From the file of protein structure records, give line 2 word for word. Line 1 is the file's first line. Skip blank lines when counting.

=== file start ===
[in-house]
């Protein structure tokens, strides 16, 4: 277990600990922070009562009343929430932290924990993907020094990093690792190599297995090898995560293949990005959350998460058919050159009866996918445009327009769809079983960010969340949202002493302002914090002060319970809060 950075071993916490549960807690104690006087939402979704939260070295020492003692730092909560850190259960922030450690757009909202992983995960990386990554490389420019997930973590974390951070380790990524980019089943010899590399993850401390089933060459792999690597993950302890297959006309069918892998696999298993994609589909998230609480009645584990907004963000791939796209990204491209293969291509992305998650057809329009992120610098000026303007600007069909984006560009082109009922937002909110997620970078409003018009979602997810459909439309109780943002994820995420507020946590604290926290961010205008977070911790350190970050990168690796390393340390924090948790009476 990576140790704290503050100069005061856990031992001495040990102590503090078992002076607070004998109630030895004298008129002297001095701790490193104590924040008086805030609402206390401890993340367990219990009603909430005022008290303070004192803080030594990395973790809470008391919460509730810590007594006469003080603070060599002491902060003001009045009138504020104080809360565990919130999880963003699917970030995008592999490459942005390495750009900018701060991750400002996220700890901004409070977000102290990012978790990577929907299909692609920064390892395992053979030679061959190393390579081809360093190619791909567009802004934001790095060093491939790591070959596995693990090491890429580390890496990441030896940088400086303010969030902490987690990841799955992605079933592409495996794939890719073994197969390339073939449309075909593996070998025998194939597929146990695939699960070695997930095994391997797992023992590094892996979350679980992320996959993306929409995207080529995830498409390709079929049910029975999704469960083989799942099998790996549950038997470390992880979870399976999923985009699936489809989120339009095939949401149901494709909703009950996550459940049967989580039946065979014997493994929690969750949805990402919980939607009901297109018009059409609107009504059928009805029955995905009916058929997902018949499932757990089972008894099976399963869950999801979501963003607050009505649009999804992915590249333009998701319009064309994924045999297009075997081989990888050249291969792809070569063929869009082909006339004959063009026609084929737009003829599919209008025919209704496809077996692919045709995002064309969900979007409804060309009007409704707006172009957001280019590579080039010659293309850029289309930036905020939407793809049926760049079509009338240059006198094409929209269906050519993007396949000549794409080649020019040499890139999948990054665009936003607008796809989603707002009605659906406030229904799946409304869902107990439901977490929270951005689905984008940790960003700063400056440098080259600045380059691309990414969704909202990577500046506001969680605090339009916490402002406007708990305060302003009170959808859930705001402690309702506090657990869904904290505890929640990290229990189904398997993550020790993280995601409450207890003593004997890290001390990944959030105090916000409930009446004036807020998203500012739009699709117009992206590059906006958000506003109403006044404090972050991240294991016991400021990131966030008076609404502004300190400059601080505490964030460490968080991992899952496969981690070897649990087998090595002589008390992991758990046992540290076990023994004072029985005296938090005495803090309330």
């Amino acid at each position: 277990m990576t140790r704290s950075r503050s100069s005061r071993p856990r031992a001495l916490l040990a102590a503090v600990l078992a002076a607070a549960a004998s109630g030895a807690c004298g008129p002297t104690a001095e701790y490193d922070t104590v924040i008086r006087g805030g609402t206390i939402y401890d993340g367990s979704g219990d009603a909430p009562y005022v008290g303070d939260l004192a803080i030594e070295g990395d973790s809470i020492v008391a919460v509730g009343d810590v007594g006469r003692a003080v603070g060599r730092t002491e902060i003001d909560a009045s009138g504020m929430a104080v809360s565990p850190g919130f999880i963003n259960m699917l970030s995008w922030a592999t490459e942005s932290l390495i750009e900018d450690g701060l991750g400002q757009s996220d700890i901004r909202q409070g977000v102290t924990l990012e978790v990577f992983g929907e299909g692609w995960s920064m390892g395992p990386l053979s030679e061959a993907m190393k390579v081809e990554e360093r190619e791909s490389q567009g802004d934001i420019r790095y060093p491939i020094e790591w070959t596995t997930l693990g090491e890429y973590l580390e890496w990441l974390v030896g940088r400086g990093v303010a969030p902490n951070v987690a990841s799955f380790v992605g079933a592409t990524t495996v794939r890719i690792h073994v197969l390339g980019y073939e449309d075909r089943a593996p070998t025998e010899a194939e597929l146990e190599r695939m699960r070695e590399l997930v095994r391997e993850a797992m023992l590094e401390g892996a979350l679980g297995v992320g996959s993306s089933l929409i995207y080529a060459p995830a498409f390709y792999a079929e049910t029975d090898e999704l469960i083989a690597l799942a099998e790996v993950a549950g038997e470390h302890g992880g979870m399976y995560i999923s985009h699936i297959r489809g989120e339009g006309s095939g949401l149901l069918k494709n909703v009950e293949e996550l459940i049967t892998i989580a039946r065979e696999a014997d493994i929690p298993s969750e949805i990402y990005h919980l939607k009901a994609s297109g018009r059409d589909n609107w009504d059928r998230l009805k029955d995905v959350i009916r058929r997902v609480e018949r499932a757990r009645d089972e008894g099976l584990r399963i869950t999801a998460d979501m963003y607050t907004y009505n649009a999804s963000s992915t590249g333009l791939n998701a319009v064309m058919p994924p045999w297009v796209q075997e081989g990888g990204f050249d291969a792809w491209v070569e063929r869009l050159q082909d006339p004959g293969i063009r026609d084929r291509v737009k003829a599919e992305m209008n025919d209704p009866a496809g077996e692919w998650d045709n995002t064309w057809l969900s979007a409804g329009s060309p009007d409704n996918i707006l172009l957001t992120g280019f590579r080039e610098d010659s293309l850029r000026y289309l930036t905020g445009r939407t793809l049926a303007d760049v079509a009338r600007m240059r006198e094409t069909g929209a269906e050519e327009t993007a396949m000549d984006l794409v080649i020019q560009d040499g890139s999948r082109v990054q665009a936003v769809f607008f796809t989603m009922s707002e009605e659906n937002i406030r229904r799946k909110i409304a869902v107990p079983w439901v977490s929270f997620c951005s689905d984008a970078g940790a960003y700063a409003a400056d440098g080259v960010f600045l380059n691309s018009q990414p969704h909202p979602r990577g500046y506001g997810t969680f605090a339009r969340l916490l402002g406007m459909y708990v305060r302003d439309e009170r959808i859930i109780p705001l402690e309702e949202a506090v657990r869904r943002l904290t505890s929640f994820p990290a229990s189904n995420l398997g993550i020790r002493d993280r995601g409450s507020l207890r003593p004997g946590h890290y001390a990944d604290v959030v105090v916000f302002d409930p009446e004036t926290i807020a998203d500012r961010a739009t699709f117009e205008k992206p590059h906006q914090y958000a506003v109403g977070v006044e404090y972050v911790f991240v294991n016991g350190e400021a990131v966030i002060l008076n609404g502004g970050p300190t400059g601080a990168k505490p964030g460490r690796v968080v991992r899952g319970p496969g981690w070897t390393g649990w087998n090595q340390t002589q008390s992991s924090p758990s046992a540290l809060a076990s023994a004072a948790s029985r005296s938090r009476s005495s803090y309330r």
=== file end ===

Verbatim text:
């Protein structure tokens, strides 16, 4: 277990600990922070009562009343929430932290924990993907020094990093690792190599297995090898995560293949990005959350998460058919050159009866996918445009327009769809079983960010969340949202002493302002914090002060319970809060 950075071993916490549960807690104690006087939402979704939260070295020492003692730092909560850190259960922030450690757009909202992983995960990386990554490389420019997930973590974390951070380790990524980019089943010899590399993850401390089933060459792999690597993950302890297959006309069918892998696999298993994609589909998230609480009645584990907004963000791939796209990204491209293969291509992305998650057809329009992120610098000026303007600007069909984006560009082109009922937002909110997620970078409003018009979602997810459909439309109780943002994820995420507020946590604290926290961010205008977070911790350190970050990168690796390393340390924090948790009476 990576140790704290503050100069005061856990031992001495040990102590503090078992002076607070004998109630030895004298008129002297001095701790490193104590924040008086805030609402206390401890993340367990219990009603909430005022008290303070004192803080030594990395973790809470008391919460509730810590007594006469003080603070060599002491902060003001009045009138504020104080809360565990919130999880963003699917970030995008592999490459942005390495750009900018701060991750400002996220700890901004409070977000102290990012978790990577929907299909692609920064390892395992053979030679061959190393390579081809360093190619791909567009802004934001790095060093491939790591070959596995693990090491890429580390890496990441030896940088400086303010969030902490987690990841799955992605079933592409495996794939890719073994197969390339073939449309075909593996070998025998194939597929146990695939699960070695997930095994391997797992023992590094892996979350679980992320996959993306929409995207080529995830498409390709079929049910029975999704469960083989799942099998790996549950038997470390992880979870399976999923985009699936489809989120339009095939949401149901494709909703009950996550459940049967989580039946065979014997493994929690969750949805990402919980939607009901297109018009059409609107009504059928009805029955995905009916058929997902018949499932757990089972008894099976399963869950999801979501963003607050009505649009999804992915590249333009998701319009064309994924045999297009075997081989990888050249291969792809070569063929869009082909006339004959063009026609084929737009003829599919209008025919209704496809077996692919045709995002064309969900979007409804060309009007409704707006172009957001280019590579080039010659293309850029289309930036905020939407793809049926760049079509009338240059006198094409929209269906050519993007396949000549794409080649020019040499890139999948990054665009936003607008796809989603707002009605659906406030229904799946409304869902107990439901977490929270951005689905984008940790960003700063400056440098080259600045380059691309990414969704909202990577500046506001969680605090339009916490402002406007708990305060302003009170959808859930705001402690309702506090657990869904904290505890929640990290229990189904398997993550020790993280995601409450207890003593004997890290001390990944959030105090916000409930009446004036807020998203500012739009699709117009992206590059906006958000506003109403006044404090972050991240294991016991400021990131966030008076609404502004300190400059601080505490964030460490968080991992899952496969981690070897649990087998090595002589008390992991758990046992540290076990023994004072029985005296938090005495803090309330």